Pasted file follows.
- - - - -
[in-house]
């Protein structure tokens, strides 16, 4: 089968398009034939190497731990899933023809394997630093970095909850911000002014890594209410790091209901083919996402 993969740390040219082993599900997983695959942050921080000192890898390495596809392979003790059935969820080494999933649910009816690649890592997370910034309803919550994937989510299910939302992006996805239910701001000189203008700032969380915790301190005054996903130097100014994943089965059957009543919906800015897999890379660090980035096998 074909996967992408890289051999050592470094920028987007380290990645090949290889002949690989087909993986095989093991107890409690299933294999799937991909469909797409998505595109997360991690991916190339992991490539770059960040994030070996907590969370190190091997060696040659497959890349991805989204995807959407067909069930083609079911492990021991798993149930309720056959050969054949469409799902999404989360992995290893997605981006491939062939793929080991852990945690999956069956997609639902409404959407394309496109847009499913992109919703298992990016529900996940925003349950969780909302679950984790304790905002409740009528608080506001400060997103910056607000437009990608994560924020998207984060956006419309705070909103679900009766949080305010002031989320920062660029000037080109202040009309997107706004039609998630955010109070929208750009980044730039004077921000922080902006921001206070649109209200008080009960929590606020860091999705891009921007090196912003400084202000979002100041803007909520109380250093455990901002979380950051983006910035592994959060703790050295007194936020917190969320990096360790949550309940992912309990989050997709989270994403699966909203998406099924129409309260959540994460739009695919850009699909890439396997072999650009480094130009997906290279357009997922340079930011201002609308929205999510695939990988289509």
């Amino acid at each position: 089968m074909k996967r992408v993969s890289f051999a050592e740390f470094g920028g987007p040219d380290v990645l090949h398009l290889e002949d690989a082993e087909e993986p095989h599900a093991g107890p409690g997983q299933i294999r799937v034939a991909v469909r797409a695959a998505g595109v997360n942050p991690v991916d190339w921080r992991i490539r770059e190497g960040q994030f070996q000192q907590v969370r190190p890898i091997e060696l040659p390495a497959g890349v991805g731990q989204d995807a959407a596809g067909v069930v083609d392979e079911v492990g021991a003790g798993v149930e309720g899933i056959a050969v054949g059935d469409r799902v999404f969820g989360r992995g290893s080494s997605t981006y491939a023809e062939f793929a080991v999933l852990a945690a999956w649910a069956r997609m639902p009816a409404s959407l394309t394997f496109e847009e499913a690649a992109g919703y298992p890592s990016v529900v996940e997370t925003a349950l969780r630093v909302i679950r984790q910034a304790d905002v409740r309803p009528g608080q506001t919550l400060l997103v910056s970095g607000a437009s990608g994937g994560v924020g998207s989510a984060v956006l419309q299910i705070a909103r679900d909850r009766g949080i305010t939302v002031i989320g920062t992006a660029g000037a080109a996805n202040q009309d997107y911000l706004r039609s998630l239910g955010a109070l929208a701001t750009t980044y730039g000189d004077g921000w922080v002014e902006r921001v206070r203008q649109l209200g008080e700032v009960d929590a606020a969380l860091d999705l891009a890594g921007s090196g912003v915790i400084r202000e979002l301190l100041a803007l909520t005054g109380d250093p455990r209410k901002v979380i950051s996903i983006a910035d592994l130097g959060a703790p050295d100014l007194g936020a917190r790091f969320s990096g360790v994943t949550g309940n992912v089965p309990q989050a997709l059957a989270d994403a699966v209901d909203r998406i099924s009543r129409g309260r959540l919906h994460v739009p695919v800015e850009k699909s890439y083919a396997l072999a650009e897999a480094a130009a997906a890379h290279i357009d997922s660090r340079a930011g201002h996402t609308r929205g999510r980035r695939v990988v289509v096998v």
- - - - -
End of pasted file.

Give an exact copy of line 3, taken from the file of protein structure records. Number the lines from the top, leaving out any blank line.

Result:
């Amino acid at each position: 089968m074909k996967r992408v993969s890289f051999a050592e740390f470094g920028g987007p040219d380290v990645l090949h398009l290889e002949d690989a082993e087909e993986p095989h599900a093991g107890p409690g997983q299933i294999r799937v034939a991909v469909r797409a695959a998505g595109v997360n942050p991690v991916d190339w921080r992991i490539r770059e190497g960040q994030f070996q000192q907590v969370r190190p890898i091997e060696l040659p390495a497959g890349v991805g731990q989204d995807a959407a596809g067909v069930v083609d392979e079911v492990g021991a003790g798993v149930e309720g899933i056959a050969v054949g059935d469409r799902v999404f969820g989360r992995g290893s080494s997605t981006y491939a023809e062939f793929a080991v999933l852990a945690a999956w649910a069956r997609m639902p009816a409404s959407l394309t394997f496109e847009e499913a690649a992109g919703y298992p890592s990016v529900v996940e997370t925003a349950l969780r630093v909302i679950r984790q910034a304790d905002v409740r309803p009528g608080q506001t919550l400060l997103v910056s970095g607000a437009s990608g994937g994560v924020g998207s989510a984060v956006l419309q299910i705070a909103r679900d909850r009766g949080i305010t939302v002031i989320g920062t992006a660029g000037a080109a996805n202040q009309d997107y911000l706004r039609s998630l239910g955010a109070l929208a701001t750009t980044y730039g000189d004077g921000w922080v002014e902006r921001v206070r203008q649109l209200g008080e700032v009960d929590a606020a969380l860091d999705l891009a890594g921007s090196g912003v915790i400084r202000e979002l301190l100041a803007l909520t005054g109380d250093p455990r209410k901002v979380i950051s996903i983006a910035d592994l130097g959060a703790p050295d100014l007194g936020a917190r790091f969320s990096g360790v994943t949550g309940n992912v089965p309990q989050a997709l059957a989270d994403a699966v209901d909203r998406i099924s009543r129409g309260r959540l919906h994460v739009p695919v800015e850009k699909s890439y083919a396997l072999a650009e897999a480094a130009a997906a890379h290279i357009d997922s660090r340079a930011g201002h996402t609308r929205g999510r980035r695939v990988v289509v096998v």